I turned 40 this past Saturday and was enlightened by a number of experiences. My Uncle Mike sent me an email that said, "It's fun going up the hill, but don't go over the hill." Thanks Uncle Mike, but how do I know when I am at the top?
After reviewing materials for a "Hiring Winning Talent" workshop, I realized I am now protected under the Age Discrimination in Employment Act (ADEA) that prohibits discrimination against persons who are 40 years of age or older with respect to any term or condition of employment.
So, I got that going for me.
My friend Jody sent me a card that said "40 is smack dab in the middle of experience and possibilities." Now we are talking - I like that.
When I read Jody's card, it struck me that this was characteristic of what successful leaders and team members do - they find a balance between leaning on their experience and being open to new possibilities. I also realized that finding that balance involves exploring your values and beliefs and understanding how those values and beliefs impact your actions in the work place.
Why is this important to team work?
It’s important because our values and beliefs at home and at work are the same. We don’t check them at the door when we enter the workplace. They stay with us. The challenge is that our values and beliefs may result in behaviors that are not appropriate or legal in the work place.
Let me give you a few examples (and by the way, these examples aren’t easy for many people to consider). Let’s say you have a strong belief, because of your religious or family upbringing, that women should stay home with their children, or that gay marriage should not be legal, or that people over the age of 55 are slow to change, or that Caucasian men are aggressive, or that (fill in the blank here). How do those beliefs impact the actions and decisions you make in the workplace? If you are a leader trying to fill a position, do they impact your hiring decision? If you are a team member working on a project, do they impact your ability to communicate effectively with one another?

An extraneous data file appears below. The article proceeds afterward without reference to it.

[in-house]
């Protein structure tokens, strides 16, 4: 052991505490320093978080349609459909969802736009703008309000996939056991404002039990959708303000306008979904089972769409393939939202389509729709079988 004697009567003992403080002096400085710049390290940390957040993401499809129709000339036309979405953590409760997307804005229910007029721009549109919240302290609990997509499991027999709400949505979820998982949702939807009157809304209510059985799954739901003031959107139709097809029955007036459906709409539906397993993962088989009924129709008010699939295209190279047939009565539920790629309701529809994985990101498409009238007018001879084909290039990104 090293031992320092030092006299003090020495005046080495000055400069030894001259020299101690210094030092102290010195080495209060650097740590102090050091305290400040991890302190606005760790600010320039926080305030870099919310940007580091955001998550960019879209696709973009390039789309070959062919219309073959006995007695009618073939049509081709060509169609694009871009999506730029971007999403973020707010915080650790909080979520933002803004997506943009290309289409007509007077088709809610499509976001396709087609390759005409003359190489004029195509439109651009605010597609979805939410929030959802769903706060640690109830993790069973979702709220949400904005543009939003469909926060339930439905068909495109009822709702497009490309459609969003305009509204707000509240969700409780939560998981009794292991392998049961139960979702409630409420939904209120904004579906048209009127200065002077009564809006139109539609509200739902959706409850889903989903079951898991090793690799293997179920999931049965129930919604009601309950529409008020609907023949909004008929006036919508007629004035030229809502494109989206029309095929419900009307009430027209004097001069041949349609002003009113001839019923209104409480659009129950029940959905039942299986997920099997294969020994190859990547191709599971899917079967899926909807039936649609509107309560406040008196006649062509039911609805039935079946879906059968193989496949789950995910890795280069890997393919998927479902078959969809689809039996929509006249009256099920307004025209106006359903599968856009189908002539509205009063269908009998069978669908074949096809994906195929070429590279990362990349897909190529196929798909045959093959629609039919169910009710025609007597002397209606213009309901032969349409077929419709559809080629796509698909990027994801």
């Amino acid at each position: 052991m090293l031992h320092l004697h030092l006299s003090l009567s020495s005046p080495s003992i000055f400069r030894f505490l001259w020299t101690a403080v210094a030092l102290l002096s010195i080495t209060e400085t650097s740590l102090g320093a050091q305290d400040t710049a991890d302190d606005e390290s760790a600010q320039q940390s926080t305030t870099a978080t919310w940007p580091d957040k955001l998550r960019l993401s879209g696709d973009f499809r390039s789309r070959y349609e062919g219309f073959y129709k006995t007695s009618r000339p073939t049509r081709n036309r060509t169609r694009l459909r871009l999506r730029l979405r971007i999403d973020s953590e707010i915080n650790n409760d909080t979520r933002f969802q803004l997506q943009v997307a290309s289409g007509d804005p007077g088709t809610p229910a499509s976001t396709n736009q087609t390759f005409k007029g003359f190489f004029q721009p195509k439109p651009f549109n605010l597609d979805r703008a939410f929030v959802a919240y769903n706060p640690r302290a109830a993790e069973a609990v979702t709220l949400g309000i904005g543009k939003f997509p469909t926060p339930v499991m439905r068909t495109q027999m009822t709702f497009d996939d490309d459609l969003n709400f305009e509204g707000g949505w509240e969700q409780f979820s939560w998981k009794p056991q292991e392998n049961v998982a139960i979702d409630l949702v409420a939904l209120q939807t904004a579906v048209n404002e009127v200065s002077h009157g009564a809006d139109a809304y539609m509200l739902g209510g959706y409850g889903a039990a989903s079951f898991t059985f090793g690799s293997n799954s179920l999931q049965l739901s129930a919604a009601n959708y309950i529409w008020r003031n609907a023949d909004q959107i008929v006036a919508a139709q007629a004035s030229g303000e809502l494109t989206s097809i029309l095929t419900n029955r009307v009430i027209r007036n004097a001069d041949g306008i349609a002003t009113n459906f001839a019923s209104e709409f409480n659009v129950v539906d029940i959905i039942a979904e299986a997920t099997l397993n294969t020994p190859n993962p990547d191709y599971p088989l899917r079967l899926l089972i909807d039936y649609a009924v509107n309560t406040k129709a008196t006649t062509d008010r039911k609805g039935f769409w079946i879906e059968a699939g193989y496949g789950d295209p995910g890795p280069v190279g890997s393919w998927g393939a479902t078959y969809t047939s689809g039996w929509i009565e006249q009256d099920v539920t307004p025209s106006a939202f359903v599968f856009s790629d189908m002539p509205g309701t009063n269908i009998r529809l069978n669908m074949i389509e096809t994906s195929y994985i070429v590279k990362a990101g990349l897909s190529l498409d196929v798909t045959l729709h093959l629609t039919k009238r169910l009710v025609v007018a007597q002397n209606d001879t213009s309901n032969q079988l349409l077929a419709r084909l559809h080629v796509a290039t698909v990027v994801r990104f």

It’s important that people have a strong sense of self-awareness about their own values and beliefs and that they explore how those values and beliefs impact what they do in the workplace. Often times simply having an awareness is enough to draw out the appropriate behaviors in a work setting.
It’s also important to understand that accepting people’s differences doesn’t mean that we have to adopt their values. Amy Tolbert at ECCO International shared this important concept with me and it has helped many of my clients not only deal with differences in the workplace, but actually value those differences.
As I enter my fourth decade of life, I take confidence in my experience. I am also glad to know people who are different than I am, because they keep me open to new possibilities.